So, if your 3PL business is expanding exponentially, you need an experienced managed IT service provider that has already set up the infrastructure for other businesses like yours. Choosing an IT company that is familiar with your specific industry’s needs and has actual experience taking care of 3PL organizations will reduce the time it takes to set up your network and thus your costs.
5: IT services for 3PL organizations & business-to-business cybersecurity
And last but definitely not least is cybersecurity. As a large 3PL company, Elite OPS interacts with countless businesses. They have the responsibility to keep their confidential and proprietary data safe. With ransomware attacks on the rise, it is more important than ever to fortify your network to safeguard your business as well as your clients’ and partners’ businesses. Integrinet IT’s service engineers and remote tools are working 24/7 to secure Elite OPS’s network. We monitor their servers 24/7, ensure they have a strong backup and disaster recovery plan in place, and administer employee security training.
Additionally, we perform security patches, operating system updates, hardware drive/firmware updates, and server monitoring. Server monitoring includes weekly checks of event logs. We ensure their hard drives have plenty of disc space to store data and data backups. Our service engineers watch for alerts that signal it’s time for equipment replacement. They make recommendations to purchase new equipment before the old fails or warranties expire. This minimizes downtime and cost. In the event of a crash or hard drive failure, they are covered by their warranties and backups.
Because you do business with other businesses, you need to keep your network cyber secure. Cyber gangs are working 24/7 to hack into large and small businesses. Don’t make it easy for them. Did you know that if you are hacked, they can potentially hack into your customers’ networks through your portal as well?
If you don’t have a strong defensive cybersecurity strategy that consists of multiple layers of protection, make the move now to reach out to an experienced IT company to help you get started.
RAM stands for Random Access Memory. This is the short-term memory your computer uses to store all the information it is actively using. So, if you are a multitasker with several applications open at once, your RAM enables you to quickly switch between them. You don’t have to restart every application anew when you come back to it.
RAM allows your applications to run smoothly. Your applications include your email, browsers (Chrome, Safari, Opera, etc.), word processing (Microsoft Word, Apple Pages, etc.), data entry (Microsoft Excel, Apple Numbers, etc.), and many other programs and tools you use that make your job easier. So if you are alternating between writing a document, creating a spreadsheet, and browsing the Internet during a normal workday, your RAM streamlines these processes to make your workflow efficient.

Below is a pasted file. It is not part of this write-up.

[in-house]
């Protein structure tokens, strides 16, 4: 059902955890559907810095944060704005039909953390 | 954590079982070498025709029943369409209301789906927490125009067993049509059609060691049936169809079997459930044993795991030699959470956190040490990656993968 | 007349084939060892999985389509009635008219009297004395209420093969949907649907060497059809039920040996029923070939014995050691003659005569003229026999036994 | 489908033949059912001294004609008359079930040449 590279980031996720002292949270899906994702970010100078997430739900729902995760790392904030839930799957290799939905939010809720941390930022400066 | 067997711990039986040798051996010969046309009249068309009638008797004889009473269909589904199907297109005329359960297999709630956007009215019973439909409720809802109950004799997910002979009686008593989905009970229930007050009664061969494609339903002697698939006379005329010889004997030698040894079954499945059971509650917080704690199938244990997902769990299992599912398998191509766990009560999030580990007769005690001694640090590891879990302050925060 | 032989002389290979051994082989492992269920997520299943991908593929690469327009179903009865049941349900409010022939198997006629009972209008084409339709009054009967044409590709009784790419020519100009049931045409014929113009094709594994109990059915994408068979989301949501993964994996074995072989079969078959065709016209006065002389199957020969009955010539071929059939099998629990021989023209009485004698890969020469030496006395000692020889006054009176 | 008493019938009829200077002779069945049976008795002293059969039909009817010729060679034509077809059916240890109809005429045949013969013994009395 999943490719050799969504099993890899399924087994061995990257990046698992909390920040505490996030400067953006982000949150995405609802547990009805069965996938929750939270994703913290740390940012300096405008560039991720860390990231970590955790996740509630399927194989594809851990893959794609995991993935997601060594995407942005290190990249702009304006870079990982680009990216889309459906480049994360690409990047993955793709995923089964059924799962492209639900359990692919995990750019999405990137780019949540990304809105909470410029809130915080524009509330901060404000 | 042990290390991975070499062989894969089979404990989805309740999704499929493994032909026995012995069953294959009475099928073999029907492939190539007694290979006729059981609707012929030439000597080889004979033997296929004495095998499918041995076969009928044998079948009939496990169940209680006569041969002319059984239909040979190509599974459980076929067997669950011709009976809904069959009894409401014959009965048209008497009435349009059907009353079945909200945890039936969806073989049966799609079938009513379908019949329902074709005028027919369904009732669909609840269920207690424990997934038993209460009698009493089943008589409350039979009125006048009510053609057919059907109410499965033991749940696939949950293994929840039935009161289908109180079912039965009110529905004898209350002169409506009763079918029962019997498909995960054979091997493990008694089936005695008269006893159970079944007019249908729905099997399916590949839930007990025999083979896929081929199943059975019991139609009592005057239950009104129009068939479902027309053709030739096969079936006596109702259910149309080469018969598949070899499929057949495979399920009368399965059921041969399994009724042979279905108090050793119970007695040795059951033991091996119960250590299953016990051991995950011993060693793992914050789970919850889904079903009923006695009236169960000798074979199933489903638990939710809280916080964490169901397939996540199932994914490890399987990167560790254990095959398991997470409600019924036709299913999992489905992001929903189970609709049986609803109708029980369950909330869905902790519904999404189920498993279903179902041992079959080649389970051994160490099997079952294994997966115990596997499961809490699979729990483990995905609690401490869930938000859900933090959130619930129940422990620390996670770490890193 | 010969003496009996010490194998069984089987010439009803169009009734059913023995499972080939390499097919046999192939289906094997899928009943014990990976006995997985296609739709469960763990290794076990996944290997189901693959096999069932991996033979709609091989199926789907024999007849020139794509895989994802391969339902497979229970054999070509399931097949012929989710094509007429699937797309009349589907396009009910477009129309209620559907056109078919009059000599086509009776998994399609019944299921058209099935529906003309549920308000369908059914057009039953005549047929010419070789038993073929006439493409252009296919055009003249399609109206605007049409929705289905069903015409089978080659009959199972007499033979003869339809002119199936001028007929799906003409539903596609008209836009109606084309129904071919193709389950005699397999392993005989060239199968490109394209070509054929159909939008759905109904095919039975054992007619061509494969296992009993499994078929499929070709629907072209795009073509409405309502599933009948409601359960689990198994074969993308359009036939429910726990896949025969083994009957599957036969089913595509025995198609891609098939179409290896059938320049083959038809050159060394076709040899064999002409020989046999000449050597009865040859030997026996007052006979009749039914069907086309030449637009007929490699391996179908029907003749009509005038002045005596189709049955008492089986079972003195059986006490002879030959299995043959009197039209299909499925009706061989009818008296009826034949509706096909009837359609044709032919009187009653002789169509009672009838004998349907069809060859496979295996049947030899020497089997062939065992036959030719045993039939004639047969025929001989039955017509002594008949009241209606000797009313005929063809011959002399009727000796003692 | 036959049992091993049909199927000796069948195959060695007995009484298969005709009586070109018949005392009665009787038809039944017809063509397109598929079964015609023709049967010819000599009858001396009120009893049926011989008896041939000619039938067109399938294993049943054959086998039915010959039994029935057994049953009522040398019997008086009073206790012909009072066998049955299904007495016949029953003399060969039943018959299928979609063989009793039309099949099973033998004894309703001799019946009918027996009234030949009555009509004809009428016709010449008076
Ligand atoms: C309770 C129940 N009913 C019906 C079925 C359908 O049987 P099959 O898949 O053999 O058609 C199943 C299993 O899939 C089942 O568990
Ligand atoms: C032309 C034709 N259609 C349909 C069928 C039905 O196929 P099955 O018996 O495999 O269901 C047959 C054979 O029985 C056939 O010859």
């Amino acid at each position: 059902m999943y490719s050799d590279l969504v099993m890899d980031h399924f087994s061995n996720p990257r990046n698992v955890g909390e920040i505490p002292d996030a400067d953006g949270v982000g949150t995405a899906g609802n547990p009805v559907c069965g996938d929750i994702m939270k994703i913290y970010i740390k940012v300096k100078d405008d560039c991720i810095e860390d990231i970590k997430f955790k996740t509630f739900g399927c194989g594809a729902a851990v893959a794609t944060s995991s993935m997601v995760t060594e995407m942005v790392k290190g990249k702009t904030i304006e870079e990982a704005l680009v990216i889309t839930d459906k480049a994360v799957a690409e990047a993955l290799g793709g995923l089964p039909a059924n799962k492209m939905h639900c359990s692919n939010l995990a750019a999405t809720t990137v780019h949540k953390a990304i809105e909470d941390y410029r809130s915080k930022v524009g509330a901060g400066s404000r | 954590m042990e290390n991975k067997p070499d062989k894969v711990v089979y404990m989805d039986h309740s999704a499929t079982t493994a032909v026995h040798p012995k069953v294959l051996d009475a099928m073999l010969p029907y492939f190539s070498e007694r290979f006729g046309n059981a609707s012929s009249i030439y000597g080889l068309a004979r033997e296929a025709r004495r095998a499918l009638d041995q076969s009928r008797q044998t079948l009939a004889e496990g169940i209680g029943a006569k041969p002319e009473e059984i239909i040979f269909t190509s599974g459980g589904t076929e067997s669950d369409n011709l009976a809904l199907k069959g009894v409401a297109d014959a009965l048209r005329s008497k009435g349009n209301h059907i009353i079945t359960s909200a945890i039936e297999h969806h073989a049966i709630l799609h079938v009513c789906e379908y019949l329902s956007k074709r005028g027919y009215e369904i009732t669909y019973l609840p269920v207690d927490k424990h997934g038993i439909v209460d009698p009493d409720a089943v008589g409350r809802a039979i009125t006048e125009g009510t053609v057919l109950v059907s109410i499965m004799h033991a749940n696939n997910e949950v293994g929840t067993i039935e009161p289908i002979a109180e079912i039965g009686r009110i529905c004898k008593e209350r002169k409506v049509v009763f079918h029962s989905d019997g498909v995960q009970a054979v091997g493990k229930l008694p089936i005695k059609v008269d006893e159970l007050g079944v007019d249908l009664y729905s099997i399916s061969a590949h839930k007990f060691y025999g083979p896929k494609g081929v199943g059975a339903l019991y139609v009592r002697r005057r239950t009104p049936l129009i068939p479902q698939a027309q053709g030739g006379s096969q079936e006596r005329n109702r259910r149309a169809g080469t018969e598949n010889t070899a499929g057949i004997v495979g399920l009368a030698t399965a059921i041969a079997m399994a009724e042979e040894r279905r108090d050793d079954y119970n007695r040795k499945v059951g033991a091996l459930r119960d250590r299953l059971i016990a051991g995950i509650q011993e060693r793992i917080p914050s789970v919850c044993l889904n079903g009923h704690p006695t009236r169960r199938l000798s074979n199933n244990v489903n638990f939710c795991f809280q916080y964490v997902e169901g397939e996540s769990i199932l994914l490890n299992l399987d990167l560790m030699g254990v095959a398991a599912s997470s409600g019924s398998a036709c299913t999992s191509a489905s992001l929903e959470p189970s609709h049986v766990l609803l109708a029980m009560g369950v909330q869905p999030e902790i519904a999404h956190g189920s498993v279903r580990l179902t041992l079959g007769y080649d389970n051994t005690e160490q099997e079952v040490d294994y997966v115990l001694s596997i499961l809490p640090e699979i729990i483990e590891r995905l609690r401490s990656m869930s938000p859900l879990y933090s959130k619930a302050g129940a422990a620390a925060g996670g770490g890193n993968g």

Because RAM determines the performance and speed of your computer, it is one of the most important variables to consider when shopping for computers.
The Classic RAM Metaphor
A common metaphor may help you to remember what Random Access Memory is. Most companies still work with paper and file cabinets even though they predominantly work with and store data on computers. On your physical desk, you may have a number of projects you’re currently working on. This is like your computer’s RAM. You can’t have everything in your file cabinet there. That would be confusing and overwhelming. You just have what you’re working on this week. So, your file cabinet is like your computer’s long-term memory. This is your hard drive or SSD (Solid State Drive). When you are finished with a project or filling out a form, you file it away in your file cabinet for easy retrieval when you need it again.
The Goldilocks Principle
Too little RAM causes your computer to run sluggishly.
Too much RAM for your computing needs is overkill and isn’t cost-effective.
Just the right amount of RAM for the way that you use your computer is what you need.
How much RAM do you need?
If your workflow includes running a number of programs at the same time, you will need a greater amount of RAM. For most users, 8GB is enough. The more programs you have open at the same time on your computer, the more RAM you need. Additionally, the more complex your programs are (i.e., graphic software applications like Adobe Photoshop, Illustrator, or Premiere), the more RAM you need. 16GB is usually plenty for graphic designers, web developers, videographers, gamers, and other users of programs at that complexity level. Any more is overkill.